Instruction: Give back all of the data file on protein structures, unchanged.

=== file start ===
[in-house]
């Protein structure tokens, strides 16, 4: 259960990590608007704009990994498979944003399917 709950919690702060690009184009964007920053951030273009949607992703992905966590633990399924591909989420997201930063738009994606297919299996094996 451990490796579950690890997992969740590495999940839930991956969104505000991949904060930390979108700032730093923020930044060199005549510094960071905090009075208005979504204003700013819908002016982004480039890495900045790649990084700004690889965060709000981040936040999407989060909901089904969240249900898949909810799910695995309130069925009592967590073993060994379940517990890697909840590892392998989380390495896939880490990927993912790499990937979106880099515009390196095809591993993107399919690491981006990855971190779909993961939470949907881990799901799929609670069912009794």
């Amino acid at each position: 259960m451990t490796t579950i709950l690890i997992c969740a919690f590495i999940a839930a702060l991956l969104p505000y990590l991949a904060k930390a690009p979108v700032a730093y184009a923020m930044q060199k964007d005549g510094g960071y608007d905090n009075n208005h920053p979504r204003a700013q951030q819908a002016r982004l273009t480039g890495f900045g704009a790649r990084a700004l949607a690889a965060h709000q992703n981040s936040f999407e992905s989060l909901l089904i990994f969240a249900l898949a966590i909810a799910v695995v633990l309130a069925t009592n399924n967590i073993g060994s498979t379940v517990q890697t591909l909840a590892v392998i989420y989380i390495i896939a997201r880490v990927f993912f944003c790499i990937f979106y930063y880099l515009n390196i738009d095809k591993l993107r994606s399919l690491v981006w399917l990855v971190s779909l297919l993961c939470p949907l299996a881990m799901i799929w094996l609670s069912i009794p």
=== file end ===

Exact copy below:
[in-house]
């Protein structure tokens, strides 16, 4: 259960990590608007704009990994498979944003399917 709950919690702060690009184009964007920053951030273009949607992703992905966590633990399924591909989420997201930063738009994606297919299996094996 451990490796579950690890997992969740590495999940839930991956969104505000991949904060930390979108700032730093923020930044060199005549510094960071905090009075208005979504204003700013819908002016982004480039890495900045790649990084700004690889965060709000981040936040999407989060909901089904969240249900898949909810799910695995309130069925009592967590073993060994379940517990890697909840590892392998989380390495896939880490990927993912790499990937979106880099515009390196095809591993993107399919690491981006990855971190779909993961939470949907881990799901799929609670069912009794």
């Amino acid at each position: 259960m451990t490796t579950i709950l690890i997992c969740a919690f590495i999940a839930a702060l991956l969104p505000y990590l991949a904060k930390a690009p979108v700032a730093y184009a923020m930044q060199k964007d005549g510094g960071y608007d905090n009075n208005h920053p979504r204003a700013q951030q819908a002016r982004l273009t480039g890495f900045g704009a790649r990084a700004l949607a690889a965060h709000q992703n981040s936040f999407e992905s989060l909901l089904i990994f969240a249900l898949a966590i909810a799910v695995v633990l309130a069925t009592n399924n967590i073993g060994s498979t379940v517990q890697t591909l909840a590892v392998i989420y989380i390495i896939a997201r880490v990927f993912f944003c790499i990937f979106y930063y880099l515009n390196i738009d095809k591993l993107r994606s399919l690491v981006w399917l990855v971190s779909l297919l993961c939470p949907l299996a881990m799901i799929w094996l609670s069912i009794p």